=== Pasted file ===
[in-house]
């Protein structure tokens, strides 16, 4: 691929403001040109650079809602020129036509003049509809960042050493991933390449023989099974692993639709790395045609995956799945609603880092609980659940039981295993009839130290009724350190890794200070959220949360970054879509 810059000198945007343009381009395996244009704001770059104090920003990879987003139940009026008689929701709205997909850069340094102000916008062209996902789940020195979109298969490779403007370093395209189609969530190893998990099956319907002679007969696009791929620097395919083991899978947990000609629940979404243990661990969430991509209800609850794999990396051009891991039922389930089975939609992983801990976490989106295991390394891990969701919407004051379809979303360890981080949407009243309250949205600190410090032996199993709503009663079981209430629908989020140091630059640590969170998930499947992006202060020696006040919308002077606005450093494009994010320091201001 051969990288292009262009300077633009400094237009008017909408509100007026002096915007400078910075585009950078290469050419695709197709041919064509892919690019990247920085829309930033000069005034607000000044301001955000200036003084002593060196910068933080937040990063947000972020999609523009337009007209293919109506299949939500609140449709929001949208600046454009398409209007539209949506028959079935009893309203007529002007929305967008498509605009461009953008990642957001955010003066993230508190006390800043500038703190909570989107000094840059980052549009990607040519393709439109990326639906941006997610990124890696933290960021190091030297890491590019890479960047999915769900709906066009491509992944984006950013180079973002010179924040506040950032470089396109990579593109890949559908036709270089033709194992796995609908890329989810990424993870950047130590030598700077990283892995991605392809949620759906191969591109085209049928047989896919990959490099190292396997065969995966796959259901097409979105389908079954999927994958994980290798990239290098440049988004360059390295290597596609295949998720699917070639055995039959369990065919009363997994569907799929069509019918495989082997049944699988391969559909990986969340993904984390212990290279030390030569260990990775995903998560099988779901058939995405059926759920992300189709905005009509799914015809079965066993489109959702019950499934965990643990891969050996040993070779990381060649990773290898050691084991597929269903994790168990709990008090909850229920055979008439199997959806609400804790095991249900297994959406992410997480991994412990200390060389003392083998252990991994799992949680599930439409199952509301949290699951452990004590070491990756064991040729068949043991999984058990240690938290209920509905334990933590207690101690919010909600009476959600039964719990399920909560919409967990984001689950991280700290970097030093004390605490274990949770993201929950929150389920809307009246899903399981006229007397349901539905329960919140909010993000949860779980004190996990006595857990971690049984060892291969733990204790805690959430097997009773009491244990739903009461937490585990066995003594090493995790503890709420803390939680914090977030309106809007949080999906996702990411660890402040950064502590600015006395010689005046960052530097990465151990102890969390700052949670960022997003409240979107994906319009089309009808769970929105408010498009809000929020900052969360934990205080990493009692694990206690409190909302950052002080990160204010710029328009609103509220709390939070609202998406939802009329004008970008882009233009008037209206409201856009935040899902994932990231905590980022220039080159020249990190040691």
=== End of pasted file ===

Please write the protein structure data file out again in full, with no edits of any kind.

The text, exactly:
[in-house]
């Protein structure tokens, strides 16, 4: 691929403001040109650079809602020129036509003049509809960042050493991933390449023989099974692993639709790395045609995956799945609603880092609980659940039981295993009839130290009724350190890794200070959220949360970054879509 810059000198945007343009381009395996244009704001770059104090920003990879987003139940009026008689929701709205997909850069340094102000916008062209996902789940020195979109298969490779403007370093395209189609969530190893998990099956319907002679007969696009791929620097395919083991899978947990000609629940979404243990661990969430991509209800609850794999990396051009891991039922389930089975939609992983801990976490989106295991390394891990969701919407004051379809979303360890981080949407009243309250949205600190410090032996199993709503009663079981209430629908989020140091630059640590969170998930499947992006202060020696006040919308002077606005450093494009994010320091201001 051969990288292009262009300077633009400094237009008017909408509100007026002096915007400078910075585009950078290469050419695709197709041919064509892919690019990247920085829309930033000069005034607000000044301001955000200036003084002593060196910068933080937040990063947000972020999609523009337009007209293919109506299949939500609140449709929001949208600046454009398409209007539209949506028959079935009893309203007529002007929305967008498509605009461009953008990642957001955010003066993230508190006390800043500038703190909570989107000094840059980052549009990607040519393709439109990326639906941006997610990124890696933290960021190091030297890491590019890479960047999915769900709906066009491509992944984006950013180079973002010179924040506040950032470089396109990579593109890949559908036709270089033709194992796995609908890329989810990424993870950047130590030598700077990283892995991605392809949620759906191969591109085209049928047989896919990959490099190292396997065969995966796959259901097409979105389908079954999927994958994980290798990239290098440049988004360059390295290597596609295949998720699917070639055995039959369990065919009363997994569907799929069509019918495989082997049944699988391969559909990986969340993904984390212990290279030390030569260990990775995903998560099988779901058939995405059926759920992300189709905005009509799914015809079965066993489109959702019950499934965990643990891969050996040993070779990381060649990773290898050691084991597929269903994790168990709990008090909850229920055979008439199997959806609400804790095991249900297994959406992410997480991994412990200390060389003392083998252990991994799992949680599930439409199952509301949290699951452990004590070491990756064991040729068949043991999984058990240690938290209920509905334990933590207690101690919010909600009476959600039964719990399920909560919409967990984001689950991280700290970097030093004390605490274990949770993201929950929150389920809307009246899903399981006229007397349901539905329960919140909010993000949860779980004190996990006595857990971690049984060892291969733990204790805690959430097997009773009491244990739903009461937490585990066995003594090493995790503890709420803390939680914090977030309106809007949080999906996702990411660890402040950064502590600015006395010689005046960052530097990465151990102890969390700052949670960022997003409240979107994906319009089309009808769970929105408010498009809000929020900052969360934990205080990493009692694990206690409190909302950052002080990160204010710029328009609103509220709390939070609202998406939802009329004008970008882009233009008037209206409201856009935040899902994932990231905590980022220039080159020249990190040691």